2. Find best rates from 40 bureaux with TravelMoneyMax site & apps. Our Travel Money comparison site compares 40 bureaux to find you the cheapest travel cash. Tell it how many euros, dollars, ringgits, etc and it finds cheapest, incl fees.
We now also have the TMM iPhone app or TMM Android app, which do the comparison too. They've the added function of a personalised currency calculator - it stores what plastic you have and what you paid for your holiday cash. Then when you buy something it shows YOUR cheapest way.
PS. Don't leave it until the airport. Airport and ferry-port rates are usually atrocious, as they know you're a captive customer. At the very least, pre-order ahead online for airport pick-up to get a better rate.
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3. A trick to buy now with protection against currency swings. While not the very best rates on the market, a couple of bureaux's T&Cs can be manipulated to give you protection against currency swings as you order at today's rate for collection before your holiday. Then...
- If the rate gets worse, you're up as you got it at today's rate.
- If the rate gets better, you cancel it and buy at the new rate.
This was a corking trick when we launched it a few weeks ago, as you could buy up to 60 days ahead and cancel at no cost. Now most firms have altered these terms. Of the big bureaux left (and you'd want big brands as they're holding your cash with little protection) there's...
- Travelex* & Tesco: Order for collection up to a week ahead, and cancel for free before last 24hrs. Good in case of imminent fluctuations.
- Sainsbury's*: Order for collection up to 30 days ahead, but it's £10 to cancel. Can be good for large buys (£500ish+); see the £10 as 'insurance'.
I'm not saying this is a must do, but it's an option if you're worried about moves. Use TravelMoneyMax to see which of these bureaux (they're all in there) give the best rate.
4. How to hedge your bets. A simple way to guard against currency moves is buy some now, and some just before you go. This diminishes the impact of rate moves (good ones as well as bad). To get the best rates now, use TravelMoneyMax. To get the best rate when you go, use a specialist overseas card (see point 1).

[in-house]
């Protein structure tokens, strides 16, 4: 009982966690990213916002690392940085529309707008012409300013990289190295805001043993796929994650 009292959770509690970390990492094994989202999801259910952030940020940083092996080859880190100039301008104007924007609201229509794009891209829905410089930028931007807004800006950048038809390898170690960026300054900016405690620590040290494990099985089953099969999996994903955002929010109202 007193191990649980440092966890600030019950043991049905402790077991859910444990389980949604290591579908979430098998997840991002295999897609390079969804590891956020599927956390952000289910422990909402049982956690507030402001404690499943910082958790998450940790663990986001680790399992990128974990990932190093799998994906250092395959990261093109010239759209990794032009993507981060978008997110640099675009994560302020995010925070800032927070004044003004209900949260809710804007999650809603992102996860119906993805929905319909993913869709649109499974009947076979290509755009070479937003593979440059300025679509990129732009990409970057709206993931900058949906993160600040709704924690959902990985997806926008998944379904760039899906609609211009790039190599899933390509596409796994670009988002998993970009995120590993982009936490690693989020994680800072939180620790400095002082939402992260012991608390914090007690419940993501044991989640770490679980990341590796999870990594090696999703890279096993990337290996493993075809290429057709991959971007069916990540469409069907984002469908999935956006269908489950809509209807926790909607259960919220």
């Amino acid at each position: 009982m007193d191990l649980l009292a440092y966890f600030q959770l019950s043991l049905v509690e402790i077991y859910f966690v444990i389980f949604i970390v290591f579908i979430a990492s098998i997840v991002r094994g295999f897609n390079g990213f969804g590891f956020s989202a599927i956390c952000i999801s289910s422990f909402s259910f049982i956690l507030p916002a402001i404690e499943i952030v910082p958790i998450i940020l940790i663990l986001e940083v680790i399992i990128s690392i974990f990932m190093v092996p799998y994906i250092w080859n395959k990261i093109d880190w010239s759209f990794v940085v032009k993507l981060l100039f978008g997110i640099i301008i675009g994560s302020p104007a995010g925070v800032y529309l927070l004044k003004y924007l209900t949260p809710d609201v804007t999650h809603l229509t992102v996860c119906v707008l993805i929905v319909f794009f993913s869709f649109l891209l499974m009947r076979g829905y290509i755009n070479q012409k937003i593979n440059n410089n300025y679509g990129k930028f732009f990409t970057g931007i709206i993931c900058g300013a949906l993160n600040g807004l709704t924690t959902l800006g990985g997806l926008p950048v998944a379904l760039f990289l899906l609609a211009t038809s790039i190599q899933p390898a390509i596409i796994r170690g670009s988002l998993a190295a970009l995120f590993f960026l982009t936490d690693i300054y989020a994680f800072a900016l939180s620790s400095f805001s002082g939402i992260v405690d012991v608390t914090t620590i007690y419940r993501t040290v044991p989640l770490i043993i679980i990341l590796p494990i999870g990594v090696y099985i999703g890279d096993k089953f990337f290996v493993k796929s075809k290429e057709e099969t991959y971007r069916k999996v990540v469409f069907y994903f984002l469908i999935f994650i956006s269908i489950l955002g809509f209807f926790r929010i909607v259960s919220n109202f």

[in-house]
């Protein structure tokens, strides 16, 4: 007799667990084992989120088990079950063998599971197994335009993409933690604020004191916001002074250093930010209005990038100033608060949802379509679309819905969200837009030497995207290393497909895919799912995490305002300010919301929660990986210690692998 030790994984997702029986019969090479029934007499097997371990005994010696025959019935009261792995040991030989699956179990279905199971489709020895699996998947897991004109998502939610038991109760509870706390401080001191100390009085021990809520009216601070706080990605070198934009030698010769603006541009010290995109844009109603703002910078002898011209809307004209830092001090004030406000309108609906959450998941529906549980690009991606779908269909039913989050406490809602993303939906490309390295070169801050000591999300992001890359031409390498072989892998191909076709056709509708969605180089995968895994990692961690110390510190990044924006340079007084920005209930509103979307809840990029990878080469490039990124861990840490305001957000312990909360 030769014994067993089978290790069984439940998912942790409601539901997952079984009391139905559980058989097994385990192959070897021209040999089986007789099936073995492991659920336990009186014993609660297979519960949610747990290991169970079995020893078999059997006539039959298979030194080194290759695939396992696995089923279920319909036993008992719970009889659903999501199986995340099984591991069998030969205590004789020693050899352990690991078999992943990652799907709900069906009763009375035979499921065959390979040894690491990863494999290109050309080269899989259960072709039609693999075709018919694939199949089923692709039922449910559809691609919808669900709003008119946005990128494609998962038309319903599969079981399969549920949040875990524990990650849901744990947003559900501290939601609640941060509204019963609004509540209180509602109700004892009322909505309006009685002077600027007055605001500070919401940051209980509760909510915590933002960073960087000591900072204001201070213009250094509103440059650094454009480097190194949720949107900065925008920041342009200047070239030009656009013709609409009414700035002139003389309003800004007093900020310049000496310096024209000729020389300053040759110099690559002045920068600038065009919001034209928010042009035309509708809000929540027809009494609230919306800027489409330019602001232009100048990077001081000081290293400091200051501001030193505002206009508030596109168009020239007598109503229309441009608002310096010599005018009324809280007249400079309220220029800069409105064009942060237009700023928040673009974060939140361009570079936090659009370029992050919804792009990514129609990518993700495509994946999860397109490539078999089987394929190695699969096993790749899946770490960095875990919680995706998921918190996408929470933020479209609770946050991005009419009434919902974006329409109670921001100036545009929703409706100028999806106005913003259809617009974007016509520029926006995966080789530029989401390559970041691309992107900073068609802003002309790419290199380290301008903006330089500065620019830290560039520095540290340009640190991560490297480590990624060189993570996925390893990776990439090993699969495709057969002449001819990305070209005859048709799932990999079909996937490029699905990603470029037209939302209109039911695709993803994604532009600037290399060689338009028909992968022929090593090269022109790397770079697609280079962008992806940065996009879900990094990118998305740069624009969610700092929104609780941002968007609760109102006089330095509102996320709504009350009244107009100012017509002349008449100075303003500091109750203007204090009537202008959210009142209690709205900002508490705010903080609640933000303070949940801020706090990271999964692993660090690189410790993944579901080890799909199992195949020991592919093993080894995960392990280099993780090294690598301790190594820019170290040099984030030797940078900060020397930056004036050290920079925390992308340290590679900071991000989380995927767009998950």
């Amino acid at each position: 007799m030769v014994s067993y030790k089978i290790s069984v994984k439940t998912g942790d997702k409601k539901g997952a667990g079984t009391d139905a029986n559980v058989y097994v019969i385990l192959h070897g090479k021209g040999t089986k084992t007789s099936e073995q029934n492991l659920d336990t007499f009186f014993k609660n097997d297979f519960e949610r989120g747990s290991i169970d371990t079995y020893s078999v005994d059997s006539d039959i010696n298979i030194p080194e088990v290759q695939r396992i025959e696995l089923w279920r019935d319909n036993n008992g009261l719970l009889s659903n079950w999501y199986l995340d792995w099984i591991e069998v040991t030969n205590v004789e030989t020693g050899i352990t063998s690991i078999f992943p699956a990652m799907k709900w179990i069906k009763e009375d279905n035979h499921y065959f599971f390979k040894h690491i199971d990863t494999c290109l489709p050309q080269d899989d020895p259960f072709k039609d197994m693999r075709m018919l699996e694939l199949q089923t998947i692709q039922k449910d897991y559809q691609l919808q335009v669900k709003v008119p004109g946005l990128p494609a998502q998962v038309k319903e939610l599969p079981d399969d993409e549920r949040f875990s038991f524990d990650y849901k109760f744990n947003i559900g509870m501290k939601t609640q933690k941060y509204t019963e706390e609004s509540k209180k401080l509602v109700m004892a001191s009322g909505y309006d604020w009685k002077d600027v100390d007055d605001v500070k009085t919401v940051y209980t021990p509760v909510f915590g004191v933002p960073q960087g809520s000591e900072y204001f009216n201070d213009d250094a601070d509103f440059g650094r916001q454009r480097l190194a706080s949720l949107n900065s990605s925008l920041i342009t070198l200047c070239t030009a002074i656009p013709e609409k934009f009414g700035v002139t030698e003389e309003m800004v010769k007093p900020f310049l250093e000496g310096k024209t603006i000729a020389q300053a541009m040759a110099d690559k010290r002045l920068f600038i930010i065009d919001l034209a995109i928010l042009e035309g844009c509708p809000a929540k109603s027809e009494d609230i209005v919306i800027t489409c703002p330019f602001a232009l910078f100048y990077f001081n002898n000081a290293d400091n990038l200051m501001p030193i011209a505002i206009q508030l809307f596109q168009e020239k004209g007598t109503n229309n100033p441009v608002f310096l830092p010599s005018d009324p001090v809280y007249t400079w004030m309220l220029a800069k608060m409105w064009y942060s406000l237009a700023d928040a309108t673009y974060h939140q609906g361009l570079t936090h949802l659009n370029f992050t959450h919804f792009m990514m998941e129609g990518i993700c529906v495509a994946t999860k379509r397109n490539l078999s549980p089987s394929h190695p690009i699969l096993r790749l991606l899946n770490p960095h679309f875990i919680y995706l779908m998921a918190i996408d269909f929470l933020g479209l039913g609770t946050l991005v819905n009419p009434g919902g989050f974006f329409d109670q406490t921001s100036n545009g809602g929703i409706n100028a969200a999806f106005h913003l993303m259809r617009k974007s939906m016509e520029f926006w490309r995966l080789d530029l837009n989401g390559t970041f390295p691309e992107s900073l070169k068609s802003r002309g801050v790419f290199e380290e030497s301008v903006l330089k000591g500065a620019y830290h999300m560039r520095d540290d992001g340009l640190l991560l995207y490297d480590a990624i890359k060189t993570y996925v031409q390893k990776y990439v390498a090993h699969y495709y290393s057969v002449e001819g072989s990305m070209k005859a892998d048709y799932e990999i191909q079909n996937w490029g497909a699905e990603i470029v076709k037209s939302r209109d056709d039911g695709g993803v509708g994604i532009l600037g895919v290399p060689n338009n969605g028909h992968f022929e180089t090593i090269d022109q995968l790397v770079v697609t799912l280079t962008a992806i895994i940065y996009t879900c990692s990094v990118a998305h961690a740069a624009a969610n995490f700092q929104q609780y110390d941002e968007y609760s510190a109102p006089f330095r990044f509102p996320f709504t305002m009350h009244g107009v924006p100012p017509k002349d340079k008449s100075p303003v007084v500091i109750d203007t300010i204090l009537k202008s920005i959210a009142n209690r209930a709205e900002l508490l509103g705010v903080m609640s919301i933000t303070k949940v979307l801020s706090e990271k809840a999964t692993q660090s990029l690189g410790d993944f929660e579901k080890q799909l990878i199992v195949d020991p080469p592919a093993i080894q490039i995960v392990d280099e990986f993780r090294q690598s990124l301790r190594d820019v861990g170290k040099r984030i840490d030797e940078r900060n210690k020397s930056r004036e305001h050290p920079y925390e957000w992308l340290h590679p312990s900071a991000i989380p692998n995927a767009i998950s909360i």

5. Save over £100 per 1,000 spend. Whatever the rate of the currency you're using, don't throw more money away by paying the wrong way. I wanted to show you the scale of the differences, here's a comparison on Monday's rate.
The cost of 1,000 (5 x 100 at ATMs, rest spent in 20 transactions)
- Top specialist credit card repaid in full: £842
- Cash, via TMM's cheapest bureau (must pick up in London): £844
- Cash from M&S on the high st (non-cardholders): £862
- Using a debit card from hell (Halifax in this case): £896 (see point 9)
- Change at airport (not pre-ordered): £959
6. Can't get/don't want a credit card? Try Supercard. The Travelex Supercard* is a hybrid card ANYONE can get, as there's no credit check (they do ID-checks). Full info in Supercard analysis, in brief...
1) Via its app, link it to your existing debit or credit cards (not Amex).
2) Spend on it abroad.
3) It charges your plastic in pounds, at that day's Mastercard exchange rate with no added fee, making it far cheaper than spending direct on most cards.